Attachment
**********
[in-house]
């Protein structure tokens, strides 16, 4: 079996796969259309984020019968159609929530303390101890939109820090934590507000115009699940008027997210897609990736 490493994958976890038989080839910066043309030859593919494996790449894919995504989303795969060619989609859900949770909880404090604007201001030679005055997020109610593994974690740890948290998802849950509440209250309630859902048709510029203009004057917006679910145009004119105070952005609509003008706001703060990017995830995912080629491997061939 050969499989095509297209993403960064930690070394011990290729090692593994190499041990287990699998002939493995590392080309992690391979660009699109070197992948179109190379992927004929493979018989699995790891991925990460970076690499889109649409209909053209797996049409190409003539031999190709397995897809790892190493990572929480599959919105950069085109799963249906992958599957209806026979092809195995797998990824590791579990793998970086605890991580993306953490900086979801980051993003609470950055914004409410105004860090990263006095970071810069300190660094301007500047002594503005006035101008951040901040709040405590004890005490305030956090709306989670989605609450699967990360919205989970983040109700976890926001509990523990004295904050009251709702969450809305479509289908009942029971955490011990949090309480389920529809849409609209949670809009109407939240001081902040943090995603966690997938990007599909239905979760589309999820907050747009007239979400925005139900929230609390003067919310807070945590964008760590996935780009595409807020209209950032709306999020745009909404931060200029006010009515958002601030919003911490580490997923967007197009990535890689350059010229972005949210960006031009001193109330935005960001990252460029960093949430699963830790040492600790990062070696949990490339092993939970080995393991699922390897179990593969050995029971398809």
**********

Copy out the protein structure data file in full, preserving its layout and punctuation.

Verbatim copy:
[in-house]
């Protein structure tokens, strides 16, 4: 079996796969259309984020019968159609929530303390101890939109820090934590507000115009699940008027997210897609990736 490493994958976890038989080839910066043309030859593919494996790449894919995504989303795969060619989609859900949770909880404090604007201001030679005055997020109610593994974690740890948290998802849950509440209250309630859902048709510029203009004057917006679910145009004119105070952005609509003008706001703060990017995830995912080629491997061939 050969499989095509297209993403960064930690070394011990290729090692593994190499041990287990699998002939493995590392080309992690391979660009699109070197992948179109190379992927004929493979018989699995790891991925990460970076690499889109649409209909053209797996049409190409003539031999190709397995897809790892190493990572929480599959919105950069085109799963249906992958599957209806026979092809195995797998990824590791579990793998970086605890991580993306953490900086979801980051993003609470950055914004409410105004860090990263006095970071810069300190660094301007500047002594503005006035101008951040901040709040405590004890005490305030956090709306989670989605609450699967990360919205989970983040109700976890926001509990523990004295904050009251709702969450809305479509289908009942029971955490011990949090309480389920529809849409609209949670809009109407939240001081902040943090995603966690997938990007599909239905979760589309999820907050747009007239979400925005139900929230609390003067919310807070945590964008760590996935780009595409807020209209950032709306999020745009909404931060200029006010009515958002601030919003911490580490997923967007197009990535890689350059010229972005949210960006031009001193109330935005960001990252460029960093949430699963830790040492600790990062070696949990490339092993939970080995393991699922390897179990593969050995029971398809």